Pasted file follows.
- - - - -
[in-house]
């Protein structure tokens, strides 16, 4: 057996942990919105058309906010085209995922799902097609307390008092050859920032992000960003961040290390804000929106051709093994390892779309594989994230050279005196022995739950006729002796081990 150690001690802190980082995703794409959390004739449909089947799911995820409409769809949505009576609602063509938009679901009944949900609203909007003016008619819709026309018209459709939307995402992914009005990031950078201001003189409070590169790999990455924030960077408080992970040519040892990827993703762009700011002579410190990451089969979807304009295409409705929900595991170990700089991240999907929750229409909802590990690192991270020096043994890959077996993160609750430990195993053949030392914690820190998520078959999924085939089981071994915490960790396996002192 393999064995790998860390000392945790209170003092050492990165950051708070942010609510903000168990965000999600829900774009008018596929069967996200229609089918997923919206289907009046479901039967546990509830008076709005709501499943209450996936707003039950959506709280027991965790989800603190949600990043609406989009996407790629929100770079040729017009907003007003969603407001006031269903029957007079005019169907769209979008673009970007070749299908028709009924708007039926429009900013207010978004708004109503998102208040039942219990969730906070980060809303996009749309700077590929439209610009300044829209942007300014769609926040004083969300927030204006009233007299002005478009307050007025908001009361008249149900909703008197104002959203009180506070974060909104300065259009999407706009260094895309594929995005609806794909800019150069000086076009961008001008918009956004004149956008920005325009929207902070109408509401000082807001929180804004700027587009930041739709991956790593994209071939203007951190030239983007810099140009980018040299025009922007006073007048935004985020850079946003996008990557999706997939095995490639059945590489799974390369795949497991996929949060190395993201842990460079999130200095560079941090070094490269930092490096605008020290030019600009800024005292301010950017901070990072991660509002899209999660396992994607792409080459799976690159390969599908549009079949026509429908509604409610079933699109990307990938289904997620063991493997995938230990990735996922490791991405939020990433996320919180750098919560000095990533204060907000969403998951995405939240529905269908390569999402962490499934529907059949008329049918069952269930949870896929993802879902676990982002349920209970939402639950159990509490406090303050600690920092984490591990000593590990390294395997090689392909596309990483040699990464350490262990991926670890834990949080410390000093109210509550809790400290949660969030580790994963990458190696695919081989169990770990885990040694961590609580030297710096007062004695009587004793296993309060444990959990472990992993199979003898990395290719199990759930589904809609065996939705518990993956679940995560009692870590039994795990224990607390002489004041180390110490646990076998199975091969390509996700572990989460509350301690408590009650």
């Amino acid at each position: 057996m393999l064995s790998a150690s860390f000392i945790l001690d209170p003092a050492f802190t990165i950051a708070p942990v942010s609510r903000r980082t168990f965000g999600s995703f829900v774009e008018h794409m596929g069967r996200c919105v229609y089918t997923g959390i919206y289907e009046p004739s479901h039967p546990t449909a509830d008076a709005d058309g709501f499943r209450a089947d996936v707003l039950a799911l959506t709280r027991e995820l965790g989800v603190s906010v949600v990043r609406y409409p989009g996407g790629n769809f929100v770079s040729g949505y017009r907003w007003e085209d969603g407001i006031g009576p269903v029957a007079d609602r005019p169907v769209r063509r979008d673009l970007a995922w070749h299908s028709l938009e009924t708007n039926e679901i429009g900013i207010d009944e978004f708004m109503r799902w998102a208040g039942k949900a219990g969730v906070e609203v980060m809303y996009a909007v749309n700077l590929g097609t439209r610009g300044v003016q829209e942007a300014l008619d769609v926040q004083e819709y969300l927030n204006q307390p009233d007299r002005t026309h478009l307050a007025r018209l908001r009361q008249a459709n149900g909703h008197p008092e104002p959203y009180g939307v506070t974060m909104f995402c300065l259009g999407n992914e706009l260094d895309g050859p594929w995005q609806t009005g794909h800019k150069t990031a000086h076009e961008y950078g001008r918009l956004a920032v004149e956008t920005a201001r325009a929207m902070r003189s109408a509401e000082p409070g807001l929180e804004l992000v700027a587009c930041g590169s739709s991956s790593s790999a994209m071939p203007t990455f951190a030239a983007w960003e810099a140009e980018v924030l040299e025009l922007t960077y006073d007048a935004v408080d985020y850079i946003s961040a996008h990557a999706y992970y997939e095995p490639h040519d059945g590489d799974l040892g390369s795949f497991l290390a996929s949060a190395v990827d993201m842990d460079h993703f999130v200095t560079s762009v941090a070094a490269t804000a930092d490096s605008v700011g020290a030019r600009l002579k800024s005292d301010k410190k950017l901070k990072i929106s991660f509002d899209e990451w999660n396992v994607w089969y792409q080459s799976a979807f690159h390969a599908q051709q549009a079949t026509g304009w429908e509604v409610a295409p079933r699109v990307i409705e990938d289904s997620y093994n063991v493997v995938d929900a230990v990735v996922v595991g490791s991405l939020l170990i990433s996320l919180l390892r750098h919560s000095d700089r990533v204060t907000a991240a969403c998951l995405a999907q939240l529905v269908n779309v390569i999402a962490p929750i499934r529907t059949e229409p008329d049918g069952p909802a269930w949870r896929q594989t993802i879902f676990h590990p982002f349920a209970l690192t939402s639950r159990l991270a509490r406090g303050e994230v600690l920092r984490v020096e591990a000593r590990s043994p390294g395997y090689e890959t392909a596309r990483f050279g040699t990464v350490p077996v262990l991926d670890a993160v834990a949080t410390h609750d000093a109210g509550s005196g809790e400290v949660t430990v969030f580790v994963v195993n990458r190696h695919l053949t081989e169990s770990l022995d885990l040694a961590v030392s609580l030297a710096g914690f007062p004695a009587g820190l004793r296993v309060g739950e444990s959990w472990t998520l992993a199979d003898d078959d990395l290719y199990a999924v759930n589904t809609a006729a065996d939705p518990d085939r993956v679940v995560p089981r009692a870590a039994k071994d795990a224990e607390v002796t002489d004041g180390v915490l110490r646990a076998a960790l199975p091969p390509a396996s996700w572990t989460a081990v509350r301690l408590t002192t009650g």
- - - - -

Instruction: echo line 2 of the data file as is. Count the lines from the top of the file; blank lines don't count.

């Protein structure tokens, strides 16, 4: 057996942990919105058309906010085209995922799902097609307390008092050859920032992000960003961040290390804000929106051709093994390892779309594989994230050279005196022995739950006729002796081990 150690001690802190980082995703794409959390004739449909089947799911995820409409769809949505009576609602063509938009679901009944949900609203909007003016008619819709026309018209459709939307995402992914009005990031950078201001003189409070590169790999990455924030960077408080992970040519040892990827993703762009700011002579410190990451089969979807304009295409409705929900595991170990700089991240999907929750229409909802590990690192991270020096043994890959077996993160609750430990195993053949030392914690820190998520078959999924085939089981071994915490960790396996002192 393999064995790998860390000392945790209170003092050492990165950051708070942010609510903000168990965000999600829900774009008018596929069967996200229609089918997923919206289907009046479901039967546990509830008076709005709501499943209450996936707003039950959506709280027991965790989800603190949600990043609406989009996407790629929100770079040729017009907003007003969603407001006031269903029957007079005019169907769209979008673009970007070749299908028709009924708007039926429009900013207010978004708004109503998102208040039942219990969730906070980060809303996009749309700077590929439209610009300044829209942007300014769609926040004083969300927030204006009233007299002005478009307050007025908001009361008249149900909703008197104002959203009180506070974060909104300065259009999407706009260094895309594929995005609806794909800019150069000086076009961008001008918009956004004149956008920005325009929207902070109408509401000082807001929180804004700027587009930041739709991956790593994209071939203007951190030239983007810099140009980018040299025009922007006073007048935004985020850079946003996008990557999706997939095995490639059945590489799974390369795949497991996929949060190395993201842990460079999130200095560079941090070094490269930092490096605008020290030019600009800024005292301010950017901070990072991660509002899209999660396992994607792409080459799976690159390969599908549009079949026509429908509604409610079933699109990307990938289904997620063991493997995938230990990735996922490791991405939020990433996320919180750098919560000095990533204060907000969403998951995405939240529905269908390569999402962490499934529907059949008329049918069952269930949870896929993802879902676990982002349920209970939402639950159990509490406090303050600690920092984490591990000593590990390294395997090689392909596309990483040699990464350490262990991926670890834990949080410390000093109210509550809790400290949660969030580790994963990458190696695919081989169990770990885990040694961590609580030297710096007062004695009587004793296993309060444990959990472990992993199979003898990395290719199990759930589904809609065996939705518990993956679940995560009692870590039994795990224990607390002489004041180390110490646990076998199975091969390509996700572990989460509350301690408590009650």